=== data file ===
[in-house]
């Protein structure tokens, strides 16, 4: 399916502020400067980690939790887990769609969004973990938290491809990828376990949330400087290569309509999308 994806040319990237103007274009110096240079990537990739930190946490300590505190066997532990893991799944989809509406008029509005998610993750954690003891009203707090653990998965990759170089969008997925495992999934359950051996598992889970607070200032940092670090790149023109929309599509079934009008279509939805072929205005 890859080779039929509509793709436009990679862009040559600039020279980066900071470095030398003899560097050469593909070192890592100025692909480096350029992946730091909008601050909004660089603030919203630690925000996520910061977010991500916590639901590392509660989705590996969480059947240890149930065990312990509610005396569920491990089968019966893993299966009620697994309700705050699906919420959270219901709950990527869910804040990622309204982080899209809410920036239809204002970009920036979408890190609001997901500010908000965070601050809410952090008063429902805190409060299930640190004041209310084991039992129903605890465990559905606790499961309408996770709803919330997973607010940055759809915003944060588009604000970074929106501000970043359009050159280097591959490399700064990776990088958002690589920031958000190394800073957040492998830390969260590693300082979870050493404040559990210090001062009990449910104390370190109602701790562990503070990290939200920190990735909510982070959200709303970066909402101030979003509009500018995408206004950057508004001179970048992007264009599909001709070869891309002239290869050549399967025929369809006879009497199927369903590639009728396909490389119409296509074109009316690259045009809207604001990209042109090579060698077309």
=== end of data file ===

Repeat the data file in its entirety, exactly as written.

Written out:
[in-house]
């Protein structure tokens, strides 16, 4: 399916502020400067980690939790887990769609969004973990938290491809990828376990949330400087290569309509999308 994806040319990237103007274009110096240079990537990739930190946490300590505190066997532990893991799944989809509406008029509005998610993750954690003891009203707090653990998965990759170089969008997925495992999934359950051996598992889970607070200032940092670090790149023109929309599509079934009008279509939805072929205005 890859080779039929509509793709436009990679862009040559600039020279980066900071470095030398003899560097050469593909070192890592100025692909480096350029992946730091909008601050909004660089603030919203630690925000996520910061977010991500916590639901590392509660989705590996969480059947240890149930065990312990509610005396569920491990089968019966893993299966009620697994309700705050699906919420959270219901709950990527869910804040990622309204982080899209809410920036239809204002970009920036979408890190609001997901500010908000965070601050809410952090008063429902805190409060299930640190004041209310084991039992129903605890465990559905606790499961309408996770709803919330997973607010940055759809915003944060588009604000970074929106501000970043359009050159280097591959490399700064990776990088958002690589920031958000190394800073957040492998830390969260590693300082979870050493404040559990210090001062009990449910104390370190109602701790562990503070990290939200920190990735909510982070959200709303970066909402101030979003509009500018995408206004950057508004001179970048992007264009599909001709070869891309002239290869050549399967025929369809006879009497199927369903590639009728396909490389119409296509074109009316690259045009809207604001990209042109090579060698077309």